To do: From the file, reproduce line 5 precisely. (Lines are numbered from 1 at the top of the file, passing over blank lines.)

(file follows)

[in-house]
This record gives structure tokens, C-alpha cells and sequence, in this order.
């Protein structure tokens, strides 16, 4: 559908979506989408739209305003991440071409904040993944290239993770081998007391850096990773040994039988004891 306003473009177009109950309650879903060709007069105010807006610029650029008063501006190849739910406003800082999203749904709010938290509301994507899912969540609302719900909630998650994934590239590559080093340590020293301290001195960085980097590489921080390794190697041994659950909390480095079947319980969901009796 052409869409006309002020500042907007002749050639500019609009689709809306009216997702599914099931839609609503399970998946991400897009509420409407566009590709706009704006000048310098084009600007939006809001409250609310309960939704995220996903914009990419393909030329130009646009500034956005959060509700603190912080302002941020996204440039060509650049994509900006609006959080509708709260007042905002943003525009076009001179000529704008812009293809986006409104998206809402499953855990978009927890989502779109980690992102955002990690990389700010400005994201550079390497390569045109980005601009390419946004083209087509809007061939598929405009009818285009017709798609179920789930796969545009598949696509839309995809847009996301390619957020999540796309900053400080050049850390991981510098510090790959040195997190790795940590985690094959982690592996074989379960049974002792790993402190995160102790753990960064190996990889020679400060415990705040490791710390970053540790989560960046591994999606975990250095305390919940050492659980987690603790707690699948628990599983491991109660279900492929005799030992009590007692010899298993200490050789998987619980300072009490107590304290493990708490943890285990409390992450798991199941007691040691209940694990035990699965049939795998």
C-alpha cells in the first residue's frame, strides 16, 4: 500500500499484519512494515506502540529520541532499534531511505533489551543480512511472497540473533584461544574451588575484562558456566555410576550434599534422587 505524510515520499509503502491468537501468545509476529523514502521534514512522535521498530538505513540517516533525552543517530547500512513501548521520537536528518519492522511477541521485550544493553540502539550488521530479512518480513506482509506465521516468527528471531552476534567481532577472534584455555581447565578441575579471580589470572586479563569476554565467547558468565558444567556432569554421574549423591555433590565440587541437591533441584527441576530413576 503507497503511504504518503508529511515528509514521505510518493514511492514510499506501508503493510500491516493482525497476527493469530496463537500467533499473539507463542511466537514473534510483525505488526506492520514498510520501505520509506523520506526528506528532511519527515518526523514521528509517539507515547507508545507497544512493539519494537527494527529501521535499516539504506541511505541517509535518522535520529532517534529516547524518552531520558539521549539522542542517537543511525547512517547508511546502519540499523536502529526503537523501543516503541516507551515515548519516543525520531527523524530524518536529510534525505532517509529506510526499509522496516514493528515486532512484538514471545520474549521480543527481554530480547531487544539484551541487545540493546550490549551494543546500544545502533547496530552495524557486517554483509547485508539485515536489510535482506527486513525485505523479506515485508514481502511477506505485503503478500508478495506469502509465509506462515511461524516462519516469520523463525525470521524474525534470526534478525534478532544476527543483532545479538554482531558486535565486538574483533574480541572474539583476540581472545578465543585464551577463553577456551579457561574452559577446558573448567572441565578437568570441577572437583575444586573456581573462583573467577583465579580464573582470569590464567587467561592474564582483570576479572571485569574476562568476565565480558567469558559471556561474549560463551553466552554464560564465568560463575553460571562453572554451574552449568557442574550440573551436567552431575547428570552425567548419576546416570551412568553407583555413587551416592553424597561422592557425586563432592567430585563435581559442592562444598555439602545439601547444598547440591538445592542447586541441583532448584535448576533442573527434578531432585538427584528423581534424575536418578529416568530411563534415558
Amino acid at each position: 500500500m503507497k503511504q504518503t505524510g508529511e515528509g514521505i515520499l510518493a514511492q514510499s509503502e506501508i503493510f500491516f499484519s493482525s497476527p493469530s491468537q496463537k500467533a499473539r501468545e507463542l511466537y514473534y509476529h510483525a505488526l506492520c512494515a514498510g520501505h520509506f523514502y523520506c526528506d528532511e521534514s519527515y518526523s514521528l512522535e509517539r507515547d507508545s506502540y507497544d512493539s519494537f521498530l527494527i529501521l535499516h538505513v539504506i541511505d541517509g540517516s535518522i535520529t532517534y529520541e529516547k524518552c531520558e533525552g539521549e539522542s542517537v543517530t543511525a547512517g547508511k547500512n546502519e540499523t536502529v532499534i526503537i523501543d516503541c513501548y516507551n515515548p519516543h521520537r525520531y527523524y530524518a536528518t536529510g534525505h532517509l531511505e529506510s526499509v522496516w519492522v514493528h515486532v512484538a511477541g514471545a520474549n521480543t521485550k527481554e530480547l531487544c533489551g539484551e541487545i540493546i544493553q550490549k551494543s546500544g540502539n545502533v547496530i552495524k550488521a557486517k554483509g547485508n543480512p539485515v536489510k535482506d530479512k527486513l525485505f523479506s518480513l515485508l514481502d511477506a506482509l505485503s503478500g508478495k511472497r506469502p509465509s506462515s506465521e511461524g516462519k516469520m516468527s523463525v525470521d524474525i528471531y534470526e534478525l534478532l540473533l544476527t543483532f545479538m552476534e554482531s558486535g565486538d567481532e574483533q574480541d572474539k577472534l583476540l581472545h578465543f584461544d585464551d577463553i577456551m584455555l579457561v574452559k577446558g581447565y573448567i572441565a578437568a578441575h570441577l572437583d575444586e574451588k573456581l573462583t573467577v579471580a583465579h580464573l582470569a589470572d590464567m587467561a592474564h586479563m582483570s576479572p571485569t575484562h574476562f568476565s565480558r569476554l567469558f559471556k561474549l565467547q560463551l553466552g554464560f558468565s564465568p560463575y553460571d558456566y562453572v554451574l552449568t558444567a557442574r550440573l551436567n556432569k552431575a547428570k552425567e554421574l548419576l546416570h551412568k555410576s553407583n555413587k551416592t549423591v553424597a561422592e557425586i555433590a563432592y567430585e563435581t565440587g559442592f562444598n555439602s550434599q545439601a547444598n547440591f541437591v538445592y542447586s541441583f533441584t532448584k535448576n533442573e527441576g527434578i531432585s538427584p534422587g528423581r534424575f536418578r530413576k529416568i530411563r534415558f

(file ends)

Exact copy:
Amino acid at each position: 500500500m503507497k503511504q504518503t505524510g508529511e515528509g514521505i515520499l510518493a514511492q514510499s509503502e506501508i503493510f500491516f499484519s493482525s497476527p493469530s491468537q496463537k500467533a499473539r501468545e507463542l511466537y514473534y509476529h510483525a505488526l506492520c512494515a514498510g520501505h520509506f523514502y523520506c526528506d528532511e521534514s519527515y518526523s514521528l512522535e509517539r507515547d507508545s506502540y507497544d512493539s519494537f521498530l527494527i529501521l535499516h538505513v539504506i541511505d541517509g540517516s535518522i535520529t532517534y529520541e529516547k524518552c531520558e533525552g539521549e539522542s542517537v543517530t543511525a547512517g547508511k547500512n546502519e540499523t536502529v532499534i526503537i523501543d516503541c513501548y516507551n515515548p519516543h521520537r525520531y527523524y530524518a536528518t536529510g534525505h532517509l531511505e529506510s526499509v522496516w519492522v514493528h515486532v512484538a511477541g514471545a520474549n521480543t521485550k527481554e530480547l531487544c533489551g539484551e541487545i540493546i544493553q550490549k551494543s546500544g540502539n545502533v547496530i552495524k550488521a557486517k554483509g547485508n543480512p539485515v536489510k535482506d530479512k527486513l525485505f523479506s518480513l515485508l514481502d511477506a506482509l505485503s503478500g508478495k511472497r506469502p509465509s506462515s506465521e511461524g516462519k516469520m516468527s523463525v525470521d524474525i528471531y534470526e534478525l534478532l540473533l544476527t543483532f545479538m552476534e554482531s558486535g565486538d567481532e574483533q574480541d572474539k577472534l583476540l581472545h578465543f584461544d585464551d577463553i577456551m584455555l579457561v574452559k577446558g581447565y573448567i572441565a578437568a578441575h570441577l572437583d575444586e574451588k573456581l573462583t573467577v579471580a583465579h580464573l582470569a589470572d590464567m587467561a592474564h586479563m582483570s576479572p571485569t575484562h574476562f568476565s565480558r569476554l567469558f559471556k561474549l565467547q560463551l553466552g554464560f558468565s564465568p560463575y553460571d558456566y562453572v554451574l552449568t558444567a557442574r550440573l551436567n556432569k552431575a547428570k552425567e554421574l548419576l546416570h551412568k555410576s553407583n555413587k551416592t549423591v553424597a561422592e557425586i555433590a563432592y567430585e563435581t565440587g559442592f562444598n555439602s550434599q545439601a547444598n547440591f541437591v538445592y542447586s541441583f533441584t532448584k535448576n533442573e527441576g527434578i531432585s538427584p534422587g528423581r534424575f536418578r530413576k529416568i530411563r534415558f